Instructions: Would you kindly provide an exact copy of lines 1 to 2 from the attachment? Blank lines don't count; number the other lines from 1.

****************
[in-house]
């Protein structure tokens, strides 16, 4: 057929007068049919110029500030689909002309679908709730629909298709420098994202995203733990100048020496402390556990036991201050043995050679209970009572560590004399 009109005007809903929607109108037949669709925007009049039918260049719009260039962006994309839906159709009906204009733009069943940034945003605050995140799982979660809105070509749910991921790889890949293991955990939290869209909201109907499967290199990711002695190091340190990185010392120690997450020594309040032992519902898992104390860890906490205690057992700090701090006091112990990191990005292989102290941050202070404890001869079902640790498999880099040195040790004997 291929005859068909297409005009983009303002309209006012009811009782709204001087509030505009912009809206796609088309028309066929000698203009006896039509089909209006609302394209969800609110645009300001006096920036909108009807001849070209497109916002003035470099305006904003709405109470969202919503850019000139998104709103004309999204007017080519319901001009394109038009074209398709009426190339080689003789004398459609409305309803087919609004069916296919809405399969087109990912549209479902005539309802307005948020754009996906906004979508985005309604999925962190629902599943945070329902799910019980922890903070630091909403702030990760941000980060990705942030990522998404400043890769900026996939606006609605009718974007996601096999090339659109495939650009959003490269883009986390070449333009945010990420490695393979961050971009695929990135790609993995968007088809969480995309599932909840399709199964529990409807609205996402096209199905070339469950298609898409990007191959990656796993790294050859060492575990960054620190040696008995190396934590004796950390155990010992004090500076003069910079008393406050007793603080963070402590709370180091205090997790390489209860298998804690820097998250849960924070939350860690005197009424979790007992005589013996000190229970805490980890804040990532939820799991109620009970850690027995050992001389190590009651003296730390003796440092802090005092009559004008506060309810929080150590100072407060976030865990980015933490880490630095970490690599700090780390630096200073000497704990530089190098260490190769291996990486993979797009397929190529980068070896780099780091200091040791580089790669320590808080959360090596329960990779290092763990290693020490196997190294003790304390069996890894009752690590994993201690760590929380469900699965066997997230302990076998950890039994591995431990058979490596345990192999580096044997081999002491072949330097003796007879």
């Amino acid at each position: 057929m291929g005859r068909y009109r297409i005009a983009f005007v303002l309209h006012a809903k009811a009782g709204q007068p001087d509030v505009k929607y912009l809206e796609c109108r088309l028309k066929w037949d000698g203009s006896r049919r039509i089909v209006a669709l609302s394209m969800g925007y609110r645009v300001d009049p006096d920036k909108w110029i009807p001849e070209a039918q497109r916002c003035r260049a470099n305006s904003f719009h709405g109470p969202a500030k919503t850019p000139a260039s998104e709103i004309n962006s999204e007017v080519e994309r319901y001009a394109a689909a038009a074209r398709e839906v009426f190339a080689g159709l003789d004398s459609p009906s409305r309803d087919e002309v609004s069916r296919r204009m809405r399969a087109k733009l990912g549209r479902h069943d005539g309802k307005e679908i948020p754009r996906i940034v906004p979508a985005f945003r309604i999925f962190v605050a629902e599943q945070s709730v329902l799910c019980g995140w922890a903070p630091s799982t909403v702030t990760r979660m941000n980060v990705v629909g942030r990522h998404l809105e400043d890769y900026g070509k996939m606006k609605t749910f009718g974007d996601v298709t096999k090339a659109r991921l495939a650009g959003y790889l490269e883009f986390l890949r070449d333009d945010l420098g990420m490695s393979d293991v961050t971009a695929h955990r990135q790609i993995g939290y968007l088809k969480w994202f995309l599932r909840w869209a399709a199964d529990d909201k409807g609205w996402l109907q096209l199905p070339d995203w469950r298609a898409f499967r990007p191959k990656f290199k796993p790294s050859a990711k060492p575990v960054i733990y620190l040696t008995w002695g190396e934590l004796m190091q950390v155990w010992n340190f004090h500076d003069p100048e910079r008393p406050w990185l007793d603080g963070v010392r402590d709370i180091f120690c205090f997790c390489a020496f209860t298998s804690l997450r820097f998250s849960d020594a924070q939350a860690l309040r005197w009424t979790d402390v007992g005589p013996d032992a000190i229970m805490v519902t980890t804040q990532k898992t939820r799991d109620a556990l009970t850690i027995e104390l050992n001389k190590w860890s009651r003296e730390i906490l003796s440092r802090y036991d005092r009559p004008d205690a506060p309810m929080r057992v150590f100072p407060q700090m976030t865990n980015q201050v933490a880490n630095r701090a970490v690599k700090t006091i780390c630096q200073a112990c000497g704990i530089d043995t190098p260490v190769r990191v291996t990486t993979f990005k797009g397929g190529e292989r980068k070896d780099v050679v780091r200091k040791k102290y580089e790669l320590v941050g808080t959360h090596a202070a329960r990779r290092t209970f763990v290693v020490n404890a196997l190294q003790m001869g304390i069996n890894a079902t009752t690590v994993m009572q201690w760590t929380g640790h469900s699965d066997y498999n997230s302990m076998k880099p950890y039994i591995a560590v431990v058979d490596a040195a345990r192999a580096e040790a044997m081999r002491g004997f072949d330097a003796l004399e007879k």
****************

[in-house]
């Protein structure tokens, strides 16, 4: 057929007068049919110029500030689909002309679908709730629909298709420098994202995203733990100048020496402390556990036991201050043995050679209970009572560590004399 009109005007809903929607109108037949669709925007009049039918260049719009260039962006994309839906159709009906204009733009069943940034945003605050995140799982979660809105070509749910991921790889890949293991955990939290869209909201109907499967290199990711002695190091340190990185010392120690997450020594309040032992519902898992104390860890906490205690057992700090701090006091112990990191990005292989102290941050202070404890001869079902640790498999880099040195040790004997 291929005859068909297409005009983009303002309209006012009811009782709204001087509030505009912009809206796609088309028309066929000698203009006896039509089909209006609302394209969800609110645009300001006096920036909108009807001849070209497109916002003035470099305006904003709405109470969202919503850019000139998104709103004309999204007017080519319901001009394109038009074209398709009426190339080689003789004398459609409305309803087919609004069916296919809405399969087109990912549209479902005539309802307005948020754009996906906004979508985005309604999925962190629902599943945070329902799910019980922890903070630091909403702030990760941000980060990705942030990522998404400043890769900026996939606006609605009718974007996601096999090339659109495939650009959003490269883009986390070449333009945010990420490695393979961050971009695929990135790609993995968007088809969480995309599932909840399709199964529990409807609205996402096209199905070339469950298609898409990007191959990656796993790294050859060492575990960054620190040696008995190396934590004796950390155990010992004090500076003069910079008393406050007793603080963070402590709370180091205090997790390489209860298998804690820097998250849960924070939350860690005197009424979790007992005589013996000190229970805490980890804040990532939820799991109620009970850690027995050992001389190590009651003296730390003796440092802090005092009559004008506060309810929080150590100072407060976030865990980015933490880490630095970490690599700090780390630096200073000497704990530089190098260490190769291996990486993979797009397929190529980068070896780099780091200091040791580089790669320590808080959360090596329960990779290092763990290693020490196997190294003790304390069996890894009752690590994993201690760590929380469900699965066997997230302990076998950890039994591995431990058979490596345990192999580096044997081999002491072949330097003796007879």